Iran's human rights failures condemned by world community

November 16, 2016
An interior view of the United Nations General Assembly hall, New York City. The annual resolution on human rights in Iran was approved yesterday by a vote of 85 to 35 with 63 abstentions by the General Assembly's Third Committee. Photo credit: UN/Sophia Paris

UNITED NATIONS, United States — The UN yesterday expressed serious concerns about "severe limits" on the right to freedom of religion or belief in Iran, and specifically about the ongoing persecution of Iranian Baha'is.

The rebuke—the 29th such censure since 1985—came in an annual resolution on human rights in Iran, approved by a vote of 85 to 35 with 63 abstentions by the General Assembly's Third Committee.

The vote followed a September report by UN Secretary General Ban Ki-moon that said Baha'is "are the most severely persecuted religious minority" in Iran.

Further, a new report on the persecution of Baha'is in Iran was released by the Baha'i International Community on 25 October.

Yesterday's resolution also expressed concern over Iran's "alarmingly high" use of the death penalty, its "widespread and systematic use of arbitrary detention," and the persecution of political opponents, human rights defenders, journalists, and women's and minority rights activists.

"While Iran has sought to normalize its relations with the world, the passage of this resolution shows that the international community still feels that the human rights situation in the country remains an issue and requires serious attention," said Bani Dugal, the Principal Representative of the Baha'i International Community to the UN.

"Certainly, in the case of Iranian Baha'is, things have changed for the worse. Among other things, the government has shifted its tactics to more sophisticated and less quantifiable forms of persecution, social, economic, and educational in nature, with the aim of making it harder to document cases of persecution.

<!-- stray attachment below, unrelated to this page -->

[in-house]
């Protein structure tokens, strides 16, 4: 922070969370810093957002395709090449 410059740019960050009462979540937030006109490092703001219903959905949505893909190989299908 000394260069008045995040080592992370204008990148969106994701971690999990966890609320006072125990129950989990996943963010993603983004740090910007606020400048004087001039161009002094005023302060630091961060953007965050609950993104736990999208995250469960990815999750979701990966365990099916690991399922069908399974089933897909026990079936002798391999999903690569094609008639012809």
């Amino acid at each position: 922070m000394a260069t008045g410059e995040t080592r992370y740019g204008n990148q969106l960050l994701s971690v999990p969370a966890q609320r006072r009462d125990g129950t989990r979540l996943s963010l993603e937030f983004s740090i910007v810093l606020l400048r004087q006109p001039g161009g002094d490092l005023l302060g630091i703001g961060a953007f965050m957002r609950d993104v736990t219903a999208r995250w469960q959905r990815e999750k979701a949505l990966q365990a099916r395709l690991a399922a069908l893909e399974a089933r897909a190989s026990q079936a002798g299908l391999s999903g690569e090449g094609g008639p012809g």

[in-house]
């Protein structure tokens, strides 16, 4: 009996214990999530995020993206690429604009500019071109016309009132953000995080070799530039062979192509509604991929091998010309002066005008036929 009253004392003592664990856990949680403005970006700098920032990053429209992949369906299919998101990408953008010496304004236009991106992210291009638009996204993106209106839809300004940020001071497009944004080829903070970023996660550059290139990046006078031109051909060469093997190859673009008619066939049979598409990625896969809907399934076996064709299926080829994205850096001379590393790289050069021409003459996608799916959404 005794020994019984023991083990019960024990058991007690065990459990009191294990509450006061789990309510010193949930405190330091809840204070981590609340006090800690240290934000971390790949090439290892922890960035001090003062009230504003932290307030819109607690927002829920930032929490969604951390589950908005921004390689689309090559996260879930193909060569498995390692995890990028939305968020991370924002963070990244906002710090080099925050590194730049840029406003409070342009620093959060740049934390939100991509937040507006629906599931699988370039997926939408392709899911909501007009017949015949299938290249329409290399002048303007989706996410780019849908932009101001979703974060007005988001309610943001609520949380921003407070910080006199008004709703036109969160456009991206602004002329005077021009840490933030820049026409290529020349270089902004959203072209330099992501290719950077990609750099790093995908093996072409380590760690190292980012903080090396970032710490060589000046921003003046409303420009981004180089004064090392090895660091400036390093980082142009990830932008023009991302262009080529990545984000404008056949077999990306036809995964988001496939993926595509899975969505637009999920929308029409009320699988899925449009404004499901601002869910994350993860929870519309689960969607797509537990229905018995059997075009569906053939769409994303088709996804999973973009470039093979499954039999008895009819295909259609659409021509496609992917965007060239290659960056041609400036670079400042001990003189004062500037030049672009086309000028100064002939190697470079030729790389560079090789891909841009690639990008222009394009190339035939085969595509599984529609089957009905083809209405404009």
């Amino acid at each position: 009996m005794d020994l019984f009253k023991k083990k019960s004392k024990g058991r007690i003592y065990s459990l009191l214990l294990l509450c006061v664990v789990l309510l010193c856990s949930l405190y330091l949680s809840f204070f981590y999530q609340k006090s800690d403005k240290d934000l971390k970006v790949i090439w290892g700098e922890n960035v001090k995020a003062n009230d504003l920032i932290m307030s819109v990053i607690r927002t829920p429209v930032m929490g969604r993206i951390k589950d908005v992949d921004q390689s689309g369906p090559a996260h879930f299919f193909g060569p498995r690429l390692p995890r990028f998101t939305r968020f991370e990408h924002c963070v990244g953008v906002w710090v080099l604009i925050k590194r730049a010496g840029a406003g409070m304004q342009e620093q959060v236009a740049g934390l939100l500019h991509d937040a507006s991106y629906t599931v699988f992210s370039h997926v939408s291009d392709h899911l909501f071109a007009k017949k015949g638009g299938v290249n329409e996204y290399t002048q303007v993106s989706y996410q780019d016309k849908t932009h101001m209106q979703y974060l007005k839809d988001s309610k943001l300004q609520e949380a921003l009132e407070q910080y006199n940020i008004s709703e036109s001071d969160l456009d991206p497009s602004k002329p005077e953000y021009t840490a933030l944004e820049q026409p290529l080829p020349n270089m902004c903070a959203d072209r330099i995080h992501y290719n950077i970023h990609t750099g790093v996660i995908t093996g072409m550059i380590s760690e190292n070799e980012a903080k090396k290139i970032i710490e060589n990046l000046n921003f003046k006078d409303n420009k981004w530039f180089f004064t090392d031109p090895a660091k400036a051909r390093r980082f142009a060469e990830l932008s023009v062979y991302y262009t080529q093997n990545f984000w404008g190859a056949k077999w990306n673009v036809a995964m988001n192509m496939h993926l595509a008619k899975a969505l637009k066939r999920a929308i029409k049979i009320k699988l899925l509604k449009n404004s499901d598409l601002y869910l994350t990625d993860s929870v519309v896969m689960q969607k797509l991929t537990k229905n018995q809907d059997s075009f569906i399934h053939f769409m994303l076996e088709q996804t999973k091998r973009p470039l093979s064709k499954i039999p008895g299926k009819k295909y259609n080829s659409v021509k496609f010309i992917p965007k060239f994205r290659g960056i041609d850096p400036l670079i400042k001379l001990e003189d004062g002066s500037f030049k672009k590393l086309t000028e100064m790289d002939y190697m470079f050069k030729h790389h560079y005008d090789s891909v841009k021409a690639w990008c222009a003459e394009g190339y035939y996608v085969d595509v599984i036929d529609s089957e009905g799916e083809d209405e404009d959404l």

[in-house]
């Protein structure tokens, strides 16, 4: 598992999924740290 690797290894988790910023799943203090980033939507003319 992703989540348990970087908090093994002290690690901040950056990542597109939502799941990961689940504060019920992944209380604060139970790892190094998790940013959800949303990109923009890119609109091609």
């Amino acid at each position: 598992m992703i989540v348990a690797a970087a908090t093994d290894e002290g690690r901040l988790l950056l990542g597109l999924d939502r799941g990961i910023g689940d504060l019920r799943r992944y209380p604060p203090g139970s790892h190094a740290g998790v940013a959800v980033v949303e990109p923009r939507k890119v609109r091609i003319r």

"Economic strangulation is also spreading further. Just two weeks ago, for example, the government shut down more than 100 Baha'i shops throughout the country after their owners had closed to observe Baha'i holy days, reflecting one element of severe economic discrimination - as documented in a recent letter to Iranian President Hassan Rouhani," said Ms. Dugal.

She also noted that the government continues to arrest and imprison Baha'is and that young Baha'is are blocked from attending university.

"Overall, the government's program against Baha'is amounts to a highly coordinated effort to destroy this community as a viable entity," she said.

The resolution also called on Iran to cooperate fully with the Special Rapporteur on the situation of human rights in Iran, whose repeated requests to visit Iran have been denied. Ahmed Shaheed, who was the Special Rapporteur on human rights in Iran until 31 October, issued a report in September that took note of an intense anti-Baha'i propaganda campaign waged by the government, saying also that Baha'is continue to be imprisoned and discriminated against economically.

The resolution was introduced by Canada and had 41 co-sponsors.